Cold climate produced by algae contributed to onset of multicellular life

February 13, 2007

The rise of multicellular animals about 540 million years ago was a turning point in the history of life. A group of Finnish scientists suggests a new climate-biosphere interaction mechanism for the underlying processes in a new study, which will be published on February 14, 2007 in PLoS ONE, the international, peer-reviewed, open-access, online publication from the Public Library of Science (PLoS).

The theory invokes cold, ice-containing climates as a key precursor for multicellular life. If the model turns out to be correct, one can assume that complex life might exist also around stars which are more massive and short-lived than the Sun. Since remote sensing of highly reflecting glaciers should be possible, this may help designing future astronomical observation programmes for earthlike extrasolar planets.

Multicellular life was preceded by the cold Neoproterozoic climate 600-800 million years ago which at times produced widespread glaciations. According to the new theory, the coldness was due to low carbon dioxide concentration brought about by strong algal growth in the oceans. The algal growth was maintained by the lack of grazing animals and the ability of cold seawater to mix and transport nutrients efficiently. A moderately high seawater oxygen concentration developed as a byproduct of the algal growth. This enabled diffusive breathing of primitive multicellulars which were larger than their unicellular counterparts. The ability of cold water to contain more dissolved oxygen also helped the multicellulars to thrive.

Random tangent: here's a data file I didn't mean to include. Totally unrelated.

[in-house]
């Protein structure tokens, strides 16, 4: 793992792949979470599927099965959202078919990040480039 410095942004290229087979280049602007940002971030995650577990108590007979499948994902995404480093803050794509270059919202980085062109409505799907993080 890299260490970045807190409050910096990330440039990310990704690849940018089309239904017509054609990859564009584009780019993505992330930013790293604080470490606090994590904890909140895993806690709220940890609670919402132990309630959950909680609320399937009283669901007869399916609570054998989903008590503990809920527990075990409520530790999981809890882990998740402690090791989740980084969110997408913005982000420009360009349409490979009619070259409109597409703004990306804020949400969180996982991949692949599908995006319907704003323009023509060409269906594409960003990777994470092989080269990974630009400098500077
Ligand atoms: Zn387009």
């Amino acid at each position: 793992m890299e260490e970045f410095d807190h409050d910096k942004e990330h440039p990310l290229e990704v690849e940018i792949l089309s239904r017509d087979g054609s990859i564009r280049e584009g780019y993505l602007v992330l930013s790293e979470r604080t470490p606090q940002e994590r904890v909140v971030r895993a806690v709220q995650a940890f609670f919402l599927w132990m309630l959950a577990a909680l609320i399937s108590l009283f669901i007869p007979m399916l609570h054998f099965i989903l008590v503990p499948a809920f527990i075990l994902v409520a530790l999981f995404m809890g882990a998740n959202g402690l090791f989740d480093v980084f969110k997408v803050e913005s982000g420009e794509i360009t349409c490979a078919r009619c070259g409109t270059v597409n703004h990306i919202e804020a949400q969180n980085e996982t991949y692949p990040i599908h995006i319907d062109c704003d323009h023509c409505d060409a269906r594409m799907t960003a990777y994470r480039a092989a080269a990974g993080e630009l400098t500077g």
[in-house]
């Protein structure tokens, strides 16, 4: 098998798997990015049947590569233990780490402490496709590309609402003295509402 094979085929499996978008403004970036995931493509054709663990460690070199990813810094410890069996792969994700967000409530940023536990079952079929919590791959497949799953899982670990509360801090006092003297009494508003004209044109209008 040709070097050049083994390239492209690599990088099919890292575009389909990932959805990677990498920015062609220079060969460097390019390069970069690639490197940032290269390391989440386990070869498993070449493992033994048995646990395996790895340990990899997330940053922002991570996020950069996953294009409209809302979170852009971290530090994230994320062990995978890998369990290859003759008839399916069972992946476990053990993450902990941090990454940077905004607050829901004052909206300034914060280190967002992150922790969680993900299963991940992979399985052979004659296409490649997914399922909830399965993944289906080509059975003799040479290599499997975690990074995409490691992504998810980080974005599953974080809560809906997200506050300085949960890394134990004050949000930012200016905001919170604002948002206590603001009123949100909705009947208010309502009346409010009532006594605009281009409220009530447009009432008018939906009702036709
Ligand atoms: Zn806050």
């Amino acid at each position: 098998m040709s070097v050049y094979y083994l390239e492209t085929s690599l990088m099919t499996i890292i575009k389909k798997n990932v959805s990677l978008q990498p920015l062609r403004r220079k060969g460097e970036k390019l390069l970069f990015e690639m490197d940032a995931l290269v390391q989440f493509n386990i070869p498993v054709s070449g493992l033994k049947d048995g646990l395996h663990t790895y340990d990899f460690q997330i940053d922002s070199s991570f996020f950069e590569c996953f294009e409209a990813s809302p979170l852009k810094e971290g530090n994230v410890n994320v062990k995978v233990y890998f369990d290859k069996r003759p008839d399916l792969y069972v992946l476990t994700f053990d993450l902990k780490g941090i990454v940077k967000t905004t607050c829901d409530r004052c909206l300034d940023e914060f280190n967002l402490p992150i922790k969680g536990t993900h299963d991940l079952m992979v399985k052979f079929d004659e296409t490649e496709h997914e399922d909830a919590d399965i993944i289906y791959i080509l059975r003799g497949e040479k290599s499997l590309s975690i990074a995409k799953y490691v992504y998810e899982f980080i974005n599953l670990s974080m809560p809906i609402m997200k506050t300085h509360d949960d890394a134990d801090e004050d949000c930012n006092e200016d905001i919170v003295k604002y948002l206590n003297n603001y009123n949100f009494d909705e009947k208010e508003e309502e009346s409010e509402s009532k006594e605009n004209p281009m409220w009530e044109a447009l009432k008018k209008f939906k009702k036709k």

The diversification of the marine food webs introduced by multicellular predators as well as the moving and burrowing activity of animals on the seafloor contributed to a more efficient decomposition of the algae-produced organic carbon, which slowed the rate of organic carbon sequestration. This in turn increased the atmospheric carbon dioxide level and ended the severe glaciations and the reign of unicellular algae, initiating the development of a modern-type climate.
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Disclaimer

The following press release refers to an upcoming article in PLoS ONE. The release has been provided by the article authors and/or their institutions. Any opinions expressed in these releases or articles are the personal views of the contributors, and do not necessarily represent the views or policies of PLoS. PLoS expressly disclaims any and all warranties and liability in connection with the information found in the releases and articles and your use of such information.

Citation: Janhunen P, Kaartokallio H, Oksanen I, Lehto K, Lehton H (2007) Biological Feedbacks as Cause and Demise of Neoproterozoic Icehouse: Astrobiological Prospects for Faster Evolution and Importance of Cold Conditions. PLoS ONE 2(2): e214. doi:10.1371/journal.pone.0000214

PLEASE ADD THE LINK TO THE PUBLISHED ARTICLE IN ONLINE VERSIONS OF YOUR REPORT: http://dx.doi.org/10.1371/journal.pone.0000214
PRESS ONLY PREVIEW OF THE ARTICLE: http://www.plos.org/press/pone-02-02-janhunen.pdf

CONTACT:

Hermanni Kaartokallio, Finnish Institute of Marine Research, hermanni.kaartokallio@fimr.fi
Ilona Oksanen, University of Helsinki, ilona.oksanen@helsinki.fi
Kirsi Lehto, University of Turku, klehto@utu.fi
Harry Lehto, University of Turku, hlehto@utu.fi

PLOS

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